2011-05-23 12:17 PM
I know that Shared LUNs are supposed to be used only for clustered servers. I'm curious to know why I couldn't use a shared LUN for 2 independent servers that will be interacting with 2 completely different directory structures.
My situation: I have a mail archive service that is split into 2 separate servers. One server houses the database and one server houses the indexes. I would like to be able to store the indexes and the databases in the same LUN rather than carve out separate LUNs for each. Is there a technical problem with doing that aside from it not being recommended. I'm guessing that the recommendation/requirement is based on the fact that you have no way to lock files between two separate servers and could run into data corruption issues. Am I correct in that assumption?
Is there another option that will allow me to use snapdrive and have more than one server connected to a storage unit? (particularly because these are system services so someone may or may not be logged on to that particular server)
Thanks for any input.
2011-05-23 12:49 PM
You are correct that the you would run into data corruption if you had the same LUN attached to multiple servers with no software-level locking (like VMWare, MSCS, etc...) to prevent simultaneous file access.
Have you considered hosting the data as a CIFS volume on the controllers? We had a similar situation as yours come up and we decided the best/only way to allow multiple servers access without clustering software was hosting the data as a CIFS volume on a NetApp controller.
2011-05-23 12:58 PM
I figured that was the case. So, since that's the issue, is there any reason I couldn't share it anyhow since they won't be interacting with the same filesets?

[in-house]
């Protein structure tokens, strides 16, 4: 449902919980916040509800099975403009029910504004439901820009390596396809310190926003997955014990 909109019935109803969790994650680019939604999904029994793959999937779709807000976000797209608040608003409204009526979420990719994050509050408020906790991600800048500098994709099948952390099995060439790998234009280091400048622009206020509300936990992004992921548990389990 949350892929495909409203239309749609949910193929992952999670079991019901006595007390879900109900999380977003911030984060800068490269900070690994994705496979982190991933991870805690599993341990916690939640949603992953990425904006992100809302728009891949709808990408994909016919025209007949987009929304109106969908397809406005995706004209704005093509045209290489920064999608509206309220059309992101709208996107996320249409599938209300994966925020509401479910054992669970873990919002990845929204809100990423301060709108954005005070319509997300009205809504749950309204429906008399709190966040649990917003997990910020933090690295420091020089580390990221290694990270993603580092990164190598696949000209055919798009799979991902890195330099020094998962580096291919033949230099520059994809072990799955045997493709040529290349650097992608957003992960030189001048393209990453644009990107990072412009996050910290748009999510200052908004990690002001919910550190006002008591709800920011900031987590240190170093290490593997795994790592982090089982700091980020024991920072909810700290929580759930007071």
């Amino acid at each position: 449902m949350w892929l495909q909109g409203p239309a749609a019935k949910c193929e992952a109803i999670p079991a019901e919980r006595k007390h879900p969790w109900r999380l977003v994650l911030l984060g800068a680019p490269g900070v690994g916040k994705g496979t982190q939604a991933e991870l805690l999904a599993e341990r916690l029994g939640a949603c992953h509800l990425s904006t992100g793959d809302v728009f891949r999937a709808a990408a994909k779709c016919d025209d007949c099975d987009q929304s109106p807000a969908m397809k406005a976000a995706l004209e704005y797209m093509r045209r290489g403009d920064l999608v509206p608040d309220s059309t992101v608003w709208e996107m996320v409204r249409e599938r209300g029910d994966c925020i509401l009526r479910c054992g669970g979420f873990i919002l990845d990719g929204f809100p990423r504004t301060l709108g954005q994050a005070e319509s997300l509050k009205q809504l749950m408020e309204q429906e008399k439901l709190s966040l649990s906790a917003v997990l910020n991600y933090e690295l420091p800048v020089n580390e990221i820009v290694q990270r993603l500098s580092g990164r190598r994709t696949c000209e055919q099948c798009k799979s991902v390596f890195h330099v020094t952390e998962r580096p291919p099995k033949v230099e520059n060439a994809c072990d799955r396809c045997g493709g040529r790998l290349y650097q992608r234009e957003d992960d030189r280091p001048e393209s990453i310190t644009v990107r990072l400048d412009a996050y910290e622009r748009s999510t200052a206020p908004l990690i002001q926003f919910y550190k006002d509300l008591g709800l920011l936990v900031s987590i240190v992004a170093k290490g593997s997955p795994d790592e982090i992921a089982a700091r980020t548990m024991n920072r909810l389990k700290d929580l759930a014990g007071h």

I thought about CIFS but it adds one more level of complexity figuring domain credentials for access to the storage. I don't want anyone else accessing it from the domain but don't want to have to set up domain credentials for those two servers and have to worry about them authenticating/etc. Also, when services run as a local service (which is this archiving product) then domain credentials don't do much since the local service instance doesn't have any network privileges anyhow.
2011-05-23 03:18 PM
I was sort of hoping that this was NFS, then the situation is easy. With Windows, there is no active-active sharing of LUN's anyway unless you use Veritas Cluster Server. Windows 2008 can do NFS, so perhaps this is something to play with. I can't attest to the quality of their NFS implementation, however.
Setting up a CIFS share to be access by a system user isn't that difficult, shares just need to be mapped with a crude "net share" batch script and the filer needs a few lines of configuration. It would be an advantage if it was on an isolated/private (v)lan segment, of course. We run a couple of pretty loaded Notes servers using CIFS shares and it is amazingly stable. There used to be some documentation on NOW on how to set it up, but last I looked I couldn't find it. I have a working implementation, so I have my documentation, in a way.